Life insurance is a topic that concerns many people, yet very few actually take steps to make sure they are properly covered. According to a 2003 MetLife study, 49% of the respondents are concerned about their family's financial security in the event of their death or their spouse's death. However, nearly the same percentage of participants, 45%, had done no specific planning for premature death.
When it comes to life insurance, there are two mistakes you can make - not having enough, and having too much. How do you determine how much life insurance you need?
One basic approach for estimating the need is based on your annual salary. Simply multiply your annual salary by five to 10 and you have a potential value. While this method is easy, it fails to take into account your unique circumstances such as a mortgage, marriage, and the number of children. In addition, the range of insurance solutions can be quite broad depending on whether you use the number five or 10.
Another method for determining your life insurance need is to identify the specific expenses that will need to be covered when you are gone. Typically, six factors are part of this calculation - child care expenses, debt retirement, education funding (for kids or surviving spouse), income replacement, burial expenses and your current amount of life insurance.
If you should pass away, your spouse will most likely return to work to support the family, and child care could be a necessity. This expense can be crippling to any family's budget. To gauge this amount, multiply the annual child care expense by the number of years that care will have to be provided.
To retire some debt, you can add in an additional amount to the policy's death benefit to alleviate part of the financial burden should a premature death occur. Some of these debts could be mortgages, college loans, and auto loans to name a few. If you choose, you can also add in an amount to provide for your children's education. Depending on your situation, an amount may be included for the surviving spouse's education in order to support the family.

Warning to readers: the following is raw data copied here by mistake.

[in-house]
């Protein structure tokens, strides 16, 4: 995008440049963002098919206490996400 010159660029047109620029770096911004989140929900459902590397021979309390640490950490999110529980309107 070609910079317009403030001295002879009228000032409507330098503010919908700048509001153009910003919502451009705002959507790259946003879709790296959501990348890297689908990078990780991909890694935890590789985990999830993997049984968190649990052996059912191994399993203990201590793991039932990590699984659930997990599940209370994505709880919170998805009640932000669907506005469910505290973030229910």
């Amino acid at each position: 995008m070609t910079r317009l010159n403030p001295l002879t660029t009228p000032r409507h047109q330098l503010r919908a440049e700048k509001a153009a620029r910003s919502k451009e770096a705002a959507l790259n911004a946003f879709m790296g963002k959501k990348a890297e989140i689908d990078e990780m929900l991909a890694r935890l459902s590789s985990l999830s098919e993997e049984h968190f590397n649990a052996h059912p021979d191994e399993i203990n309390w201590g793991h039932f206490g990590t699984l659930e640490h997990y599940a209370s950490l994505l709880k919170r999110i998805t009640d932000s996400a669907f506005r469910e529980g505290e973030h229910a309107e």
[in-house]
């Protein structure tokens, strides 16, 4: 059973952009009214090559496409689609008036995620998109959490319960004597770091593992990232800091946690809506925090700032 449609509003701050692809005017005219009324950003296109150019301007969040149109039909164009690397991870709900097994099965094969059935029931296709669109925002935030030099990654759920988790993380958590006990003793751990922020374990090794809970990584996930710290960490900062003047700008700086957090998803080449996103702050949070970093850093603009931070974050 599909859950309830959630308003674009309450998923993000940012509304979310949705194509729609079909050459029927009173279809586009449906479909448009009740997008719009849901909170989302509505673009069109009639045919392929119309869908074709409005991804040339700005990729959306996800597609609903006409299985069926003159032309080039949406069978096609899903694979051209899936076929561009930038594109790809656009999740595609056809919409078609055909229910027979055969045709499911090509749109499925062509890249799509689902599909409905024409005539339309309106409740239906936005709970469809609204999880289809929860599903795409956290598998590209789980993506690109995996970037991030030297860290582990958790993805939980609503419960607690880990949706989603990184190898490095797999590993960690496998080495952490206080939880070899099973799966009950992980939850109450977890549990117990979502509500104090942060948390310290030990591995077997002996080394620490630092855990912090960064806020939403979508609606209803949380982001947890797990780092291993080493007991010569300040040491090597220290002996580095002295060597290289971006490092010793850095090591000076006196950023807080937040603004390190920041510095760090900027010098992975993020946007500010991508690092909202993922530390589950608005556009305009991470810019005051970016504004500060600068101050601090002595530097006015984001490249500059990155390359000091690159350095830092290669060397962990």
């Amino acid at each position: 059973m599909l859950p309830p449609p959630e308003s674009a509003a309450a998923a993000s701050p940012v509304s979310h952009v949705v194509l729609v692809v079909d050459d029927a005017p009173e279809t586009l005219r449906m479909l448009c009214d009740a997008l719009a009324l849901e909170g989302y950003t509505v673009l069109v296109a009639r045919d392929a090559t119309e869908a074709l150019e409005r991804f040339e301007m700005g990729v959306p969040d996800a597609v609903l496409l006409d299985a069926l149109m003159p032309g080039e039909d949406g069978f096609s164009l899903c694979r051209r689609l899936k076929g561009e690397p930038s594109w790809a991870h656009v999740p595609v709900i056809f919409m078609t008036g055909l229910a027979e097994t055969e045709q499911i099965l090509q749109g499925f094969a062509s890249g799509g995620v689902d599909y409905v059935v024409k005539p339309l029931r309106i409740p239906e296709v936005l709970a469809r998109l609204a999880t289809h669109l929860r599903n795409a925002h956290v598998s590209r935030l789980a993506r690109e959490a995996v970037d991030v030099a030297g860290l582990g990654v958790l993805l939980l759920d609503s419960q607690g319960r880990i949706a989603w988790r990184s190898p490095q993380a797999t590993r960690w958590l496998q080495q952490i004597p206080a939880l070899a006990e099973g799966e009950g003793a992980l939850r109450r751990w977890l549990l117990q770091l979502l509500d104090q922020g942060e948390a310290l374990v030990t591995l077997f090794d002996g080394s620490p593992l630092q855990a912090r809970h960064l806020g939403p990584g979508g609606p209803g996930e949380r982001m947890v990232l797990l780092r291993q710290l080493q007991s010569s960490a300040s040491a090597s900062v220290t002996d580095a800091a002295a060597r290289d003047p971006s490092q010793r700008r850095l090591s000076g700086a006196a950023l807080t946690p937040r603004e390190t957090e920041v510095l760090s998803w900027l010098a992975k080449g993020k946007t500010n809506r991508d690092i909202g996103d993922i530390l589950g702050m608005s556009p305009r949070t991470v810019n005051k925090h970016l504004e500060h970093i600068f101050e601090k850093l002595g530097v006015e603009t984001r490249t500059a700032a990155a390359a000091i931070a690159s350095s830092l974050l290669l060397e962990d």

When considering income replacement, the amount will probably be less than your current salary on an annual basis because your personal expenses will no longer be an issue. Multiply the amount of annual income that needs to be replaced by the number of years you would like it provided. Don't forget to include the funeral expenses. This cost alone could typically run about $15,000, which does not include probate and legal costs.
Add up these expenses and subtract the amount of your current policy. Will your family have enough to cover these expenses with your current insurance coverage?
Estimating your need for life insurance can be confusing. Consulting an investment and insurance professional can help you determine a course of action for your specific situation. This person can not only help you determine the amount of insurance you need but also assist in determining how an insurance policy fits into your financial strategy. And, it is always a good idea to have an annual policy review with your advisor.
Securities offered through H.D. Vest Investment ServicesSM, a non-bank subsidiary of Wells Fargo & Company, Member SIPC.